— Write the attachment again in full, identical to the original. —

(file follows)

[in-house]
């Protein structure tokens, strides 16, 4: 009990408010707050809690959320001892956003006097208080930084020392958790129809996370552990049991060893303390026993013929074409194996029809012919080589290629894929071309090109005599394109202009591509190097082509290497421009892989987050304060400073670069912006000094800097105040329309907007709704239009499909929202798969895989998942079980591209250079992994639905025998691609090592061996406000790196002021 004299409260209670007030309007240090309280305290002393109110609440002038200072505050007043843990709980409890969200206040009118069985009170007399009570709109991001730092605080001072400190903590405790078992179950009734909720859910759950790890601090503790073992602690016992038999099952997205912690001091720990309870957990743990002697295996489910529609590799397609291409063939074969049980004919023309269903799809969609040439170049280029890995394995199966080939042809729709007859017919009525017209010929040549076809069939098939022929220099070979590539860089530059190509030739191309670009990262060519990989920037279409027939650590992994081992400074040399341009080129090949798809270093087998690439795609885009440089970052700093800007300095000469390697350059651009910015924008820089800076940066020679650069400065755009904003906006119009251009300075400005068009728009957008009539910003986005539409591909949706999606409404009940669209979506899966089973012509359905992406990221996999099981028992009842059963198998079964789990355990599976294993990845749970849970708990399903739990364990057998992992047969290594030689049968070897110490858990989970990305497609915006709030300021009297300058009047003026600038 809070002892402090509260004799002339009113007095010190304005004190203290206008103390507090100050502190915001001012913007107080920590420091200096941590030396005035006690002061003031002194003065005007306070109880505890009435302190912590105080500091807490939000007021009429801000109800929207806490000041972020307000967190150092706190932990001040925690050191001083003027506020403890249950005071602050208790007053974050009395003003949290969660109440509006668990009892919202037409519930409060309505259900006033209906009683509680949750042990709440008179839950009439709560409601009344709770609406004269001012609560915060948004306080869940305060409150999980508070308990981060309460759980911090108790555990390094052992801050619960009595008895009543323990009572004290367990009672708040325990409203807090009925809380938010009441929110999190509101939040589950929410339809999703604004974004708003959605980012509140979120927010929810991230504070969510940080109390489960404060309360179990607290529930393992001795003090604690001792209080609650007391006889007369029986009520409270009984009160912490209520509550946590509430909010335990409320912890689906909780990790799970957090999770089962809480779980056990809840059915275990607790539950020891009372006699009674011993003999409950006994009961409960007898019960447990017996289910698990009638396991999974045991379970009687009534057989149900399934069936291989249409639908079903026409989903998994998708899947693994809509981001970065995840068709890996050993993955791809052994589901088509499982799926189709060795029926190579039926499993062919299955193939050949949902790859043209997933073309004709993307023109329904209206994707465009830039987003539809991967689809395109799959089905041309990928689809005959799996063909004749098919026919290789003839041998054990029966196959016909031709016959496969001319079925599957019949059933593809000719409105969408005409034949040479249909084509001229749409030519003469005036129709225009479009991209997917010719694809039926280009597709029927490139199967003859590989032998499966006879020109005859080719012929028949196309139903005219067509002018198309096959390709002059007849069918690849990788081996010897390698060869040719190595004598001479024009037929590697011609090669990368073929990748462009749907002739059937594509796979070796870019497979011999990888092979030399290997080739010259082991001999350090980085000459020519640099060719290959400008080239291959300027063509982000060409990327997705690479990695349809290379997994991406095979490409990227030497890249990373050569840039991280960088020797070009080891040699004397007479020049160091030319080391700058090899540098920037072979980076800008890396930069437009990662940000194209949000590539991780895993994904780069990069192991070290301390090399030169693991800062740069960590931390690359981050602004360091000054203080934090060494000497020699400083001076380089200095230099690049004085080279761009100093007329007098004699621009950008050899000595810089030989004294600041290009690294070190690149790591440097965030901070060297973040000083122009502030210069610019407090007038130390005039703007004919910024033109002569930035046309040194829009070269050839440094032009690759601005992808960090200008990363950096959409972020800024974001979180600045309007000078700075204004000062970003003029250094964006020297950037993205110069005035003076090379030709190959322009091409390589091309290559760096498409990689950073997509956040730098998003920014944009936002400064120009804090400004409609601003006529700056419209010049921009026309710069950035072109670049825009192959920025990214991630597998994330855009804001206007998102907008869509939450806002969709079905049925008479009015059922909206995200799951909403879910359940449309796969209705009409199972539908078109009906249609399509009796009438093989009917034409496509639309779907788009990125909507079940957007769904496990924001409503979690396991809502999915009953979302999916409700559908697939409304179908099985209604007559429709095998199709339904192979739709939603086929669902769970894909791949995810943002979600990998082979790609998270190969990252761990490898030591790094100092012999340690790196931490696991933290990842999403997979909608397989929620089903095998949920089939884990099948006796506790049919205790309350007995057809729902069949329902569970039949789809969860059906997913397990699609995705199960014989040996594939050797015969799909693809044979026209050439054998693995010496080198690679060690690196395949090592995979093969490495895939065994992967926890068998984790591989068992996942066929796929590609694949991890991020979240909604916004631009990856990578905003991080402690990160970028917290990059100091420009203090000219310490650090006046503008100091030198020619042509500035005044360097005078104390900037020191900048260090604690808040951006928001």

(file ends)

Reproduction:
[in-house]
């Protein structure tokens, strides 16, 4: 009990408010707050809690959320001892956003006097208080930084020392958790129809996370552990049991060893303390026993013929074409194996029809012919080589290629894929071309090109005599394109202009591509190097082509290497421009892989987050304060400073670069912006000094800097105040329309907007709704239009499909929202798969895989998942079980591209250079992994639905025998691609090592061996406000790196002021 004299409260209670007030309007240090309280305290002393109110609440002038200072505050007043843990709980409890969200206040009118069985009170007399009570709109991001730092605080001072400190903590405790078992179950009734909720859910759950790890601090503790073992602690016992038999099952997205912690001091720990309870957990743990002697295996489910529609590799397609291409063939074969049980004919023309269903799809969609040439170049280029890995394995199966080939042809729709007859017919009525017209010929040549076809069939098939022929220099070979590539860089530059190509030739191309670009990262060519990989920037279409027939650590992994081992400074040399341009080129090949798809270093087998690439795609885009440089970052700093800007300095000469390697350059651009910015924008820089800076940066020679650069400065755009904003906006119009251009300075400005068009728009957008009539910003986005539409591909949706999606409404009940669209979506899966089973012509359905992406990221996999099981028992009842059963198998079964789990355990599976294993990845749970849970708990399903739990364990057998992992047969290594030689049968070897110490858990989970990305497609915006709030300021009297300058009047003026600038 809070002892402090509260004799002339009113007095010190304005004190203290206008103390507090100050502190915001001012913007107080920590420091200096941590030396005035006690002061003031002194003065005007306070109880505890009435302190912590105080500091807490939000007021009429801000109800929207806490000041972020307000967190150092706190932990001040925690050191001083003027506020403890249950005071602050208790007053974050009395003003949290969660109440509006668990009892919202037409519930409060309505259900006033209906009683509680949750042990709440008179839950009439709560409601009344709770609406004269001012609560915060948004306080869940305060409150999980508070308990981060309460759980911090108790555990390094052992801050619960009595008895009543323990009572004290367990009672708040325990409203807090009925809380938010009441929110999190509101939040589950929410339809999703604004974004708003959605980012509140979120927010929810991230504070969510940080109390489960404060309360179990607290529930393992001795003090604690001792209080609650007391006889007369029986009520409270009984009160912490209520509550946590509430909010335990409320912890689906909780990790799970957090999770089962809480779980056990809840059915275990607790539950020891009372006699009674011993003999409950006994009961409960007898019960447990017996289910698990009638396991999974045991379970009687009534057989149900399934069936291989249409639908079903026409989903998994998708899947693994809509981001970065995840068709890996050993993955791809052994589901088509499982799926189709060795029926190579039926499993062919299955193939050949949902790859043209997933073309004709993307023109329904209206994707465009830039987003539809991967689809395109799959089905041309990928689809005959799996063909004749098919026919290789003839041998054990029966196959016909031709016959496969001319079925599957019949059933593809000719409105969408005409034949040479249909084509001229749409030519003469005036129709225009479009991209997917010719694809039926280009597709029927490139199967003859590989032998499966006879020109005859080719012929028949196309139903005219067509002018198309096959390709002059007849069918690849990788081996010897390698060869040719190595004598001479024009037929590697011609090669990368073929990748462009749907002739059937594509796979070796870019497979011999990888092979030399290997080739010259082991001999350090980085000459020519640099060719290959400008080239291959300027063509982000060409990327997705690479990695349809290379997994991406095979490409990227030497890249990373050569840039991280960088020797070009080891040699004397007479020049160091030319080391700058090899540098920037072979980076800008890396930069437009990662940000194209949000590539991780895993994904780069990069192991070290301390090399030169693991800062740069960590931390690359981050602004360091000054203080934090060494000497020699400083001076380089200095230099690049004085080279761009100093007329007098004699621009950008050899000595810089030989004294600041290009690294070190690149790591440097965030901070060297973040000083122009502030210069610019407090007038130390005039703007004919910024033109002569930035046309040194829009070269050839440094032009690759601005992808960090200008990363950096959409972020800024974001979180600045309007000078700075204004000062970003003029250094964006020297950037993205110069005035003076090379030709190959322009091409390589091309290559760096498409990689950073997509956040730098998003920014944009936002400064120009804090400004409609601003006529700056419209010049921009026309710069950035072109670049825009192959920025990214991630597998994330855009804001206007998102907008869509939450806002969709079905049925008479009015059922909206995200799951909403879910359940449309796969209705009409199972539908078109009906249609399509009796009438093989009917034409496509639309779907788009990125909507079940957007769904496990924001409503979690396991809502999915009953979302999916409700559908697939409304179908099985209604007559429709095998199709339904192979739709939603086929669902769970894909791949995810943002979600990998082979790609998270190969990252761990490898030591790094100092012999340690790196931490696991933290990842999403997979909608397989929620089903095998949920089939884990099948006796506790049919205790309350007995057809729902069949329902569970039949789809969860059906997913397990699609995705199960014989040996594939050797015969799909693809044979026209050439054998693995010496080198690679060690690196395949090592995979093969490495895939065994992967926890068998984790591989068992996942066929796929590609694949991890991020979240909604916004631009990856990578905003991080402690990160970028917290990059100091420009203090000219310490650090006046503008100091030198020619042509500035005044360097005078104390900037020191900048260090604690808040951006928001």